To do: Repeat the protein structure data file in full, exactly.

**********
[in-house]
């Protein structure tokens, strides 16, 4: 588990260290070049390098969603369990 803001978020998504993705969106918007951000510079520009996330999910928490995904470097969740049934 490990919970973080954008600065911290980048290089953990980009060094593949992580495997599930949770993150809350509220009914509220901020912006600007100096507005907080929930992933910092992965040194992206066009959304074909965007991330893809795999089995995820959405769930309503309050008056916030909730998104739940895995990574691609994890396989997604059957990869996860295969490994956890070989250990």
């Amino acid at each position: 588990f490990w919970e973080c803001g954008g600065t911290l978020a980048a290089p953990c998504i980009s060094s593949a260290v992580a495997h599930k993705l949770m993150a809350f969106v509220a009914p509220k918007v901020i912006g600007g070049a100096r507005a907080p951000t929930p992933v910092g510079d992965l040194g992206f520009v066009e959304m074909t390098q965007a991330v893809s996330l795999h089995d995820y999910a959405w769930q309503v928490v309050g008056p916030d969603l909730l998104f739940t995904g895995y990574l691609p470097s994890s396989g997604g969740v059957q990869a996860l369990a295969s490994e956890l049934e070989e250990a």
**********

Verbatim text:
[in-house]
């Protein structure tokens, strides 16, 4: 588990260290070049390098969603369990 803001978020998504993705969106918007951000510079520009996330999910928490995904470097969740049934 490990919970973080954008600065911290980048290089953990980009060094593949992580495997599930949770993150809350509220009914509220901020912006600007100096507005907080929930992933910092992965040194992206066009959304074909965007991330893809795999089995995820959405769930309503309050008056916030909730998104739940895995990574691609994890396989997604059957990869996860295969490994956890070989250990």
């Amino acid at each position: 588990f490990w919970e973080c803001g954008g600065t911290l978020a980048a290089p953990c998504i980009s060094s593949a260290v992580a495997h599930k993705l949770m993150a809350f969106v509220a009914p509220k918007v901020i912006g600007g070049a100096r507005a907080p951000t929930p992933v910092g510079d992965l040194g992206f520009v066009e959304m074909t390098q965007a991330v893809s996330l795999h089995d995820y999910a959405w769930q309503v928490v309050g008056p916030d969603l909730l998104f739940t995904g895995y990574l691609p470097s994890s396989g997604g969740v059957q990869a996860l369990a295969s490994e956890l049934e070989e250990a």